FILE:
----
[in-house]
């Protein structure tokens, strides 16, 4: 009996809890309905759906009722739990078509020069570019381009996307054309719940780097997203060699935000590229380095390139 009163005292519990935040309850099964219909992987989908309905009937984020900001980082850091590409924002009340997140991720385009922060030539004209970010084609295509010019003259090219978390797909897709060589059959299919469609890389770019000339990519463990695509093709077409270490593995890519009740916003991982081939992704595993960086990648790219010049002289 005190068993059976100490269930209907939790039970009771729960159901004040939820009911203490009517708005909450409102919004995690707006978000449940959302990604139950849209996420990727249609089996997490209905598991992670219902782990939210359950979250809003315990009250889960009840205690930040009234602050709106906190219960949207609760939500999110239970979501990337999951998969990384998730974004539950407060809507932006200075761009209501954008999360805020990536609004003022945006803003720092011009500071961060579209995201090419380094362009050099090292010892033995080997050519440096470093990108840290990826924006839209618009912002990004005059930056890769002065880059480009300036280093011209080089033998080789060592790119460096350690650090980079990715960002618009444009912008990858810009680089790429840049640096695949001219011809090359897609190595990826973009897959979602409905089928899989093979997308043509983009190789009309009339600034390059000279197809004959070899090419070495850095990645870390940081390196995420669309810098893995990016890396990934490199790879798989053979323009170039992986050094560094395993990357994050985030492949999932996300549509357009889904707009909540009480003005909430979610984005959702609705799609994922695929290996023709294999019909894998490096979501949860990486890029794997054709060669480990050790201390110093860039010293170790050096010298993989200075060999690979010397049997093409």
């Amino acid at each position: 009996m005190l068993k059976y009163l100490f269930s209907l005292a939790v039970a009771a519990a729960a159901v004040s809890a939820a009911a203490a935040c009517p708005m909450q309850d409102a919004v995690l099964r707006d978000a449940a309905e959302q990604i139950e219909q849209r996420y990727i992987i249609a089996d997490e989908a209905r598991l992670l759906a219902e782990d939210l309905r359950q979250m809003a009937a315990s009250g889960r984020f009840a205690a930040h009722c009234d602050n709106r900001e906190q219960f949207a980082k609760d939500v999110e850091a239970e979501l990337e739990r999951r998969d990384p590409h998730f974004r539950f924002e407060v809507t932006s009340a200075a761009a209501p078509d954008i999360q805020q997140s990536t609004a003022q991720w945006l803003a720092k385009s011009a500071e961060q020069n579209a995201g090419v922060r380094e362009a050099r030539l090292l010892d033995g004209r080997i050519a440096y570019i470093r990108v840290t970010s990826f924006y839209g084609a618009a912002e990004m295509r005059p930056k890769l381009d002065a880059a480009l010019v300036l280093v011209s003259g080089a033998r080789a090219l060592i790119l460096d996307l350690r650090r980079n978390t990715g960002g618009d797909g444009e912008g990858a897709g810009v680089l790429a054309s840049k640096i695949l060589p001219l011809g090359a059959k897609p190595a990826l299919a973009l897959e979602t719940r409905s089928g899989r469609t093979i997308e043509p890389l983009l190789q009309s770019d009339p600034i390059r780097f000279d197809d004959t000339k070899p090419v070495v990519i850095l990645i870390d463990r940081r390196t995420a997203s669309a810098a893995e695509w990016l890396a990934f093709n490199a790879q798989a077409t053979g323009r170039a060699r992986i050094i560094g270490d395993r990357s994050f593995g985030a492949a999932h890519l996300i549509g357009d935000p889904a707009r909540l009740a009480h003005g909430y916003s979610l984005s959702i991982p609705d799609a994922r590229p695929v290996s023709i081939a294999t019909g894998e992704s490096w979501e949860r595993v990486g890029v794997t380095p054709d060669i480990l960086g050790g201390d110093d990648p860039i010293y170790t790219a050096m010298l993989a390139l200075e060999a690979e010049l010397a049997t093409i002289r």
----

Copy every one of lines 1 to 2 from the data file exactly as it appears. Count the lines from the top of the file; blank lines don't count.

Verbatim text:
[in-house]
């Protein structure tokens, strides 16, 4: 009996809890309905759906009722739990078509020069570019381009996307054309719940780097997203060699935000590229380095390139 009163005292519990935040309850099964219909992987989908309905009937984020900001980082850091590409924002009340997140991720385009922060030539004209970010084609295509010019003259090219978390797909897709060589059959299919469609890389770019000339990519463990695509093709077409270490593995890519009740916003991982081939992704595993960086990648790219010049002289 005190068993059976100490269930209907939790039970009771729960159901004040939820009911203490009517708005909450409102919004995690707006978000449940959302990604139950849209996420990727249609089996997490209905598991992670219902782990939210359950979250809003315990009250889960009840205690930040009234602050709106906190219960949207609760939500999110239970979501990337999951998969990384998730974004539950407060809507932006200075761009209501954008999360805020990536609004003022945006803003720092011009500071961060579209995201090419380094362009050099090292010892033995080997050519440096470093990108840290990826924006839209618009912002990004005059930056890769002065880059480009300036280093011209080089033998080789060592790119460096350690650090980079990715960002618009444009912008990858810009680089790429840049640096695949001219011809090359897609190595990826973009897959979602409905089928899989093979997308043509983009190789009309009339600034390059000279197809004959070899090419070495850095990645870390940081390196995420669309810098893995990016890396990934490199790879798989053979323009170039992986050094560094395993990357994050985030492949999932996300549509357009889904707009909540009480003005909430979610984005959702609705799609994922695929290996023709294999019909894998490096979501949860990486890029794997054709060669480990050790201390110093860039010293170790050096010298993989200075060999690979010397049997093409």